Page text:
Is that a fact? | CLT Blog

Is that a fact?

Posted on 16 Oct 2009 by Minimum Failure

Dr. Richard Dawkins

Dr. Richard Dawkins speaks at Queens University, Charlotte. Photo: James Willamor; view this photo on Flickr

This is the opiniony part:

The thing one must remember about scientists, and this is my opinion, is that they expect to be wrong.  They allow for wrongness. Science gets it wrong, often. It’s a rare occurrence when scientists observe something that agrees with a hypothesis: the wobble of a distant pinprick of light, the recession of a virulent disease, the documentation of a species previously unknowable to any human being. From where I stand, and for all its wrongness, I cannot think of another institution that has positively progressed the human condition than the one with the long list of objective observers, from Copernicus to Galileo, to Darwin, to Curie, and now, to Dawkins.

This is the newsy part:

The famous (or is it infamous?) Dr. Richard Dawkins took to the lectern at Dana Auditorium on the campus of Queens University Tuesday night, and immediately he flipped an infrequently challenged cultural axiom right on its head. “Rottweilers,” he said. “Are really very sweet, gentle dogs.” A collective chuckle reverberated throughout the audience, as Dawkins was commenting on how he is often introduced, and how he was introduced that night, as evolution’s most acerbic, unrepentant advocate, as “Charles Darwin’s Rottweiler.”

He’s on a book tour, so Dawkins spent the first half-hour reading from “The Greatest Show on Earth,” a new tome in which he lays out the evidence to propel evolution from a theory, in the colloquial sense of the word, to the lofty realm of scientific fact. Though he does not equate the ethics and motives of holocaust-naysayers with evolution-refuters, he casts them both into the mold of history-deniers. These “history-deniers,” according to Dawkins, obfuscate truth; they place a wedge between education and facts (supported by evidence). And Dawkins’s arguments are largely appeals for educational reform. Dawkins doesn’t lack clarity, as he writes, “I shall show the irrefragable power of the inference that evolution is a fact.” and also “… all except the woefully uninformed are forced to accept the fact of evolution.”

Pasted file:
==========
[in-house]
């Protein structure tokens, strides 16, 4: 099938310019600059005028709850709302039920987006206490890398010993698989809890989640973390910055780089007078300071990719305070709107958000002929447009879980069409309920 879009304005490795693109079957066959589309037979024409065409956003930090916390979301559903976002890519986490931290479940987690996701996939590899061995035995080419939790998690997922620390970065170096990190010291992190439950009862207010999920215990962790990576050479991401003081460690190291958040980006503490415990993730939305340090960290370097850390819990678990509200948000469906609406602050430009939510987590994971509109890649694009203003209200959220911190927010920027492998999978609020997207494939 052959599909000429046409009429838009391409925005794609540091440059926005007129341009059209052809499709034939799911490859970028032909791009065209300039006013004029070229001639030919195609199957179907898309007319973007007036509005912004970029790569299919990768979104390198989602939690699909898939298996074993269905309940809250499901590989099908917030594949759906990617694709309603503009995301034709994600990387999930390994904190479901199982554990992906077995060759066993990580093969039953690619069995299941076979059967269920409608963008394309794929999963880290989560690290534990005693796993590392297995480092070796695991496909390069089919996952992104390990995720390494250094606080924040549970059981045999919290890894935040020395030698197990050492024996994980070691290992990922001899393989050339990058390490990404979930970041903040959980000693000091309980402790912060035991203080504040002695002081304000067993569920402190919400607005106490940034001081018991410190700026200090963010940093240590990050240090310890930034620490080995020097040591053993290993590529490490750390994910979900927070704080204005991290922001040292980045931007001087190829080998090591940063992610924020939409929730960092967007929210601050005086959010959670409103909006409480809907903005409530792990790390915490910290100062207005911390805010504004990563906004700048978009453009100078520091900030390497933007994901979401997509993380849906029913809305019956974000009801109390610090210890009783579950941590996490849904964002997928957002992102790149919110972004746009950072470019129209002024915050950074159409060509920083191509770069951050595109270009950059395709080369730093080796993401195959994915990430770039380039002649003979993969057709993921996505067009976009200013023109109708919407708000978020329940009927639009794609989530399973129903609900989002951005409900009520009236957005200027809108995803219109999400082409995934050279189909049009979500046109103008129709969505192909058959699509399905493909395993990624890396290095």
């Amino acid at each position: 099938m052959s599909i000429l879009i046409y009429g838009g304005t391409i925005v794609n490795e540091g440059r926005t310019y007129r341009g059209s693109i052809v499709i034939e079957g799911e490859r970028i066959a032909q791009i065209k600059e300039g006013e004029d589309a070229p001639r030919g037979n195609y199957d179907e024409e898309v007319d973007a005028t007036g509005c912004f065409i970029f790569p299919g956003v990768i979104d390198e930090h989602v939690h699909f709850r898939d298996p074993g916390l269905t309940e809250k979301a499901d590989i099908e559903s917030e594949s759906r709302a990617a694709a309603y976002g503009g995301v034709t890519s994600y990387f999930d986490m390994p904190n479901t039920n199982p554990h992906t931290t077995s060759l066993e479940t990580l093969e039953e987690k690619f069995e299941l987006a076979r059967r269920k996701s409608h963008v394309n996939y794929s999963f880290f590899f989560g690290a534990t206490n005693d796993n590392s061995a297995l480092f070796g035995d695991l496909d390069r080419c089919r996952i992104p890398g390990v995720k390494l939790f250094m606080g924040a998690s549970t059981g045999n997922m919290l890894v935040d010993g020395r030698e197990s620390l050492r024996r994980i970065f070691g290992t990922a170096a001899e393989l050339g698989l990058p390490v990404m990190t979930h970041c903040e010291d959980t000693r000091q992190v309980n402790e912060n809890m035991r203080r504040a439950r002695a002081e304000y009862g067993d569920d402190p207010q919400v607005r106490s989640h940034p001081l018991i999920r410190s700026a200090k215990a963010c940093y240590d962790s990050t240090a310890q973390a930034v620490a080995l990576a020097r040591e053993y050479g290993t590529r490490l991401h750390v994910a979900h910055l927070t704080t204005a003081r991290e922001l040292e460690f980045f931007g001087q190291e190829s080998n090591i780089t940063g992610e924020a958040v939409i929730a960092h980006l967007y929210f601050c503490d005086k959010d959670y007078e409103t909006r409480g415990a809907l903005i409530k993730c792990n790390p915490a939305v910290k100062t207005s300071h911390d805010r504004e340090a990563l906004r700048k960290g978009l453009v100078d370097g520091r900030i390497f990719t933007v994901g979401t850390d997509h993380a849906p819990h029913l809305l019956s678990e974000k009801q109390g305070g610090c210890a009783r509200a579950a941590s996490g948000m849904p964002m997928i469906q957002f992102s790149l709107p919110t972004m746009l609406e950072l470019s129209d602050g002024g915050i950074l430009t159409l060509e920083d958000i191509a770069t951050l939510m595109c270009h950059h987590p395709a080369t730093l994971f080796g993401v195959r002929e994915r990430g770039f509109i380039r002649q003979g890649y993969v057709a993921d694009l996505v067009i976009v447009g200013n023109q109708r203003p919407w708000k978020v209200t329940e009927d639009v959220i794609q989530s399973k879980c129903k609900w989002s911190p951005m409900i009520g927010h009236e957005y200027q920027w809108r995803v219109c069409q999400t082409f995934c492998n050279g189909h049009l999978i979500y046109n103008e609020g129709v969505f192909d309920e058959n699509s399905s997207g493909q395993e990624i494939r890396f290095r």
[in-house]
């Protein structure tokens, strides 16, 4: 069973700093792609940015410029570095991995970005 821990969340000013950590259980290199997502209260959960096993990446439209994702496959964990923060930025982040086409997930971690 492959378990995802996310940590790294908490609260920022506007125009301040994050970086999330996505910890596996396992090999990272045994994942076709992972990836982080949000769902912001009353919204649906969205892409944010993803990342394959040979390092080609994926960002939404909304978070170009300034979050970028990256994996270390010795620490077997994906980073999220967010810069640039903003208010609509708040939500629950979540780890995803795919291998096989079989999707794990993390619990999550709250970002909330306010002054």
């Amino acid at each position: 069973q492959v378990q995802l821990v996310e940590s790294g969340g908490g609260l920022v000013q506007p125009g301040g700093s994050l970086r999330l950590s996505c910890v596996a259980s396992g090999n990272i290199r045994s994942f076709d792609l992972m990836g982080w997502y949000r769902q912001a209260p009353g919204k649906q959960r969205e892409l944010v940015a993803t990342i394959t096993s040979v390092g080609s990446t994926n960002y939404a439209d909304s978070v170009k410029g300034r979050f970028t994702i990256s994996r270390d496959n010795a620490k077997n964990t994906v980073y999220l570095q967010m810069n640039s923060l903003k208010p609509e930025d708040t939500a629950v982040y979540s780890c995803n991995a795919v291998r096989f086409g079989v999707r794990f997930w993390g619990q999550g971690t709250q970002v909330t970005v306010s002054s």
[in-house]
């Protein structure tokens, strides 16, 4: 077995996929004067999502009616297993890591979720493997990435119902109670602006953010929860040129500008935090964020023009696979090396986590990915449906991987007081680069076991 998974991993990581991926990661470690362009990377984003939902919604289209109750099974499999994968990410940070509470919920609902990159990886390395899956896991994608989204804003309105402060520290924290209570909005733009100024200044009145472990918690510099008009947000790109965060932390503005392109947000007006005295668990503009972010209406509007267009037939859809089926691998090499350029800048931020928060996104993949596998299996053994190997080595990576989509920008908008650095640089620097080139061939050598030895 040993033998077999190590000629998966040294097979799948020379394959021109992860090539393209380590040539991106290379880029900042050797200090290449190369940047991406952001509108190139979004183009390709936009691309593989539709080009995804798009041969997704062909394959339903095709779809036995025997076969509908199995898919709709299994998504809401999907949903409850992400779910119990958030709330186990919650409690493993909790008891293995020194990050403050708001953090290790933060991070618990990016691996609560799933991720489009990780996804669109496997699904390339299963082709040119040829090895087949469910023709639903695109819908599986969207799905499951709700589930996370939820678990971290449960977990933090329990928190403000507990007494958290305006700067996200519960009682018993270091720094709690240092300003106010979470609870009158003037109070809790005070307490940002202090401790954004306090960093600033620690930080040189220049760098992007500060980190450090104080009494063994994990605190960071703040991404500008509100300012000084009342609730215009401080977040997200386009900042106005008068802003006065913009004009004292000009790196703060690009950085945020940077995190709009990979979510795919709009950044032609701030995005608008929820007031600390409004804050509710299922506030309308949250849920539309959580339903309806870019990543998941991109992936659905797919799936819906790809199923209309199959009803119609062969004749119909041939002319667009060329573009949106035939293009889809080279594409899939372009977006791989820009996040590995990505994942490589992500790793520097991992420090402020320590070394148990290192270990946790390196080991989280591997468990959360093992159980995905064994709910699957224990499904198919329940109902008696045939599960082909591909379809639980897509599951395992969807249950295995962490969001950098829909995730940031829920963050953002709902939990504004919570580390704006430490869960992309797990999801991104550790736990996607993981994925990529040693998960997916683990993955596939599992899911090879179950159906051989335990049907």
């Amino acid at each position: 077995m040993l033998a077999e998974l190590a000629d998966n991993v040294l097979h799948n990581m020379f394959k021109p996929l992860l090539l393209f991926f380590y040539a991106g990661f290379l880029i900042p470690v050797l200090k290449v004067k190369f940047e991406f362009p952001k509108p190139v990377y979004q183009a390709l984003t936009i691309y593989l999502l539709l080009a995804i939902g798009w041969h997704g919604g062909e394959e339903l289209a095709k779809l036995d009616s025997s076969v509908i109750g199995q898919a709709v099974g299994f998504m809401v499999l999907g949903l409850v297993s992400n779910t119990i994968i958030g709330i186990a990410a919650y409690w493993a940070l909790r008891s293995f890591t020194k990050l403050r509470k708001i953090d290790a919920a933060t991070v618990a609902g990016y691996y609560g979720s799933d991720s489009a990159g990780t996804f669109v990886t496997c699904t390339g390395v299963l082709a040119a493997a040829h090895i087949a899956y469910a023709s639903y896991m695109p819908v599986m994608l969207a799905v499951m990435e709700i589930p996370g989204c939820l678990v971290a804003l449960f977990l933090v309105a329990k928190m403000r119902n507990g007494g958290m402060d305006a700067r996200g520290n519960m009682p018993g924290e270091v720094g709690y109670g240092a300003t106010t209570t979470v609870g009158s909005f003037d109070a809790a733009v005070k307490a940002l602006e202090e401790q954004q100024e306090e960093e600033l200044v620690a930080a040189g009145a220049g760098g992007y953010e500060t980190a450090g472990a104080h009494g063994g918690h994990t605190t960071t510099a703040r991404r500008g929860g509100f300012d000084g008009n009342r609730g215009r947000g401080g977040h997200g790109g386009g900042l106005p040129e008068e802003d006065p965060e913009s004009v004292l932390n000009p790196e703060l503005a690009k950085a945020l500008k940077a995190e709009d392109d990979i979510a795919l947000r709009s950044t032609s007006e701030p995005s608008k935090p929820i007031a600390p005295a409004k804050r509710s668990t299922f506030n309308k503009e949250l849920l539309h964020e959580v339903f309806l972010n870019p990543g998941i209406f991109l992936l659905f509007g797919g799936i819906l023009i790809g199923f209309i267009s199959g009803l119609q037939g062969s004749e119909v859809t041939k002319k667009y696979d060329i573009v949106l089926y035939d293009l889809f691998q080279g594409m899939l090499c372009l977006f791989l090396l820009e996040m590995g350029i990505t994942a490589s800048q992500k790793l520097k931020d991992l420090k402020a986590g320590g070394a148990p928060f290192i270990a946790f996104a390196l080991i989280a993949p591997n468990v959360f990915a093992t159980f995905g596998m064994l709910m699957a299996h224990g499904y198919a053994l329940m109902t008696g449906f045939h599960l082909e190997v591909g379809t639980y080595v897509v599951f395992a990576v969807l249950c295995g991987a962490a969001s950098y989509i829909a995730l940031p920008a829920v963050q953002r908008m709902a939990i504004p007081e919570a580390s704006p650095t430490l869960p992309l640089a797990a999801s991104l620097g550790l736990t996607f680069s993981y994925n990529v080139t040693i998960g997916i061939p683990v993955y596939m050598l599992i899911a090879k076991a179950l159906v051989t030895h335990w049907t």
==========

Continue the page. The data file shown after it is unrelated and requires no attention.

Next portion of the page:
After his readings, Dawkins took questions from the audience, many of which came from obvious fans of his work.  After all, Dawkins is a celebrity.  His penchant for articulation and enthusiasm for scientific discovery is as infectious as it is palpable.  However, he does have his critics. Many people probed and picked the mind of the former Oxford professor. He showed patience, answering them all, even the less relevant ones. At one point, a young woman stood alone at a microphone and flatly asked Dawkins, the recipient of numerous awards for his prolific writings and scientific advocacy, “What if you’re wrong?”

He answered her, to the effect of his and the audience’s satisfaction, took a few more questions, and then was ushered by the security detail into a lobby where he signed everybody’s book. On to the next city…

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